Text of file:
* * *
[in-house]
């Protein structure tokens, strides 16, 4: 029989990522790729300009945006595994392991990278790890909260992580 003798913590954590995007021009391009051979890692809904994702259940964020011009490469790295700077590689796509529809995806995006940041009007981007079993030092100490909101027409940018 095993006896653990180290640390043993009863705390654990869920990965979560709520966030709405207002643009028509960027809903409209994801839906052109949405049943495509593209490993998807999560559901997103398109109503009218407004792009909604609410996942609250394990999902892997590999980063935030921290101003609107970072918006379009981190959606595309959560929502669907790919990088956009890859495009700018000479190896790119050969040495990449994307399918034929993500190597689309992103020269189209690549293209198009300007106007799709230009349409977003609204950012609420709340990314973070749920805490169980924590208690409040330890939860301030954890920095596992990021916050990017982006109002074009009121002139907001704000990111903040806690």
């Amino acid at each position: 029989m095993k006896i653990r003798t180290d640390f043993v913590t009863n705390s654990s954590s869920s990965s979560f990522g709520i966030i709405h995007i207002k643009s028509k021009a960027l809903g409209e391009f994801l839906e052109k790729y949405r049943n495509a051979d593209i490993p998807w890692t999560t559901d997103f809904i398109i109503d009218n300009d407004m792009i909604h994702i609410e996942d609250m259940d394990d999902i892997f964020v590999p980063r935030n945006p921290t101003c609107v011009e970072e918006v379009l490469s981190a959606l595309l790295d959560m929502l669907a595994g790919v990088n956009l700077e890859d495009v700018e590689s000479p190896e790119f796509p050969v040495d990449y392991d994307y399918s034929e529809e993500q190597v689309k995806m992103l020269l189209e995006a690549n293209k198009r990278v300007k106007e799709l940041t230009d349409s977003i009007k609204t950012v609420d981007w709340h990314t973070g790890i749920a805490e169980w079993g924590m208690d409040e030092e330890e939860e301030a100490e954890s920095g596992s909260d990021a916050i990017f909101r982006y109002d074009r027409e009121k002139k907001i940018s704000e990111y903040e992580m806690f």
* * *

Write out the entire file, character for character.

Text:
[in-house]
């Protein structure tokens, strides 16, 4: 029989990522790729300009945006595994392991990278790890909260992580 003798913590954590995007021009391009051979890692809904994702259940964020011009490469790295700077590689796509529809995806995006940041009007981007079993030092100490909101027409940018 095993006896653990180290640390043993009863705390654990869920990965979560709520966030709405207002643009028509960027809903409209994801839906052109949405049943495509593209490993998807999560559901997103398109109503009218407004792009909604609410996942609250394990999902892997590999980063935030921290101003609107970072918006379009981190959606595309959560929502669907790919990088956009890859495009700018000479190896790119050969040495990449994307399918034929993500190597689309992103020269189209690549293209198009300007106007799709230009349409977003609204950012609420709340990314973070749920805490169980924590208690409040330890939860301030954890920095596992990021916050990017982006109002074009009121002139907001704000990111903040806690």
């Amino acid at each position: 029989m095993k006896i653990r003798t180290d640390f043993v913590t009863n705390s654990s954590s869920s990965s979560f990522g709520i966030i709405h995007i207002k643009s028509k021009a960027l809903g409209e391009f994801l839906e052109k790729y949405r049943n495509a051979d593209i490993p998807w890692t999560t559901d997103f809904i398109i109503d009218n300009d407004m792009i909604h994702i609410e996942d609250m259940d394990d999902i892997f964020v590999p980063r935030n945006p921290t101003c609107v011009e970072e918006v379009l490469s981190a959606l595309l790295d959560m929502l669907a595994g790919v990088n956009l700077e890859d495009v700018e590689s000479p190896e790119f796509p050969v040495d990449y392991d994307y399918s034929e529809e993500q190597v689309k995806m992103l020269l189209e995006a690549n293209k198009r990278v300007k106007e799709l940041t230009d349409s977003i009007k609204t950012v609420d981007w709340h990314t973070g790890i749920a805490e169980w079993g924590m208690d409040e030092e330890e939860e301030a100490e954890s920095g596992s909260d990021a916050i990017f909101r982006y109002d074009r027409e009121k002139k907001i940018s704000e990111y903040e992580m806690f």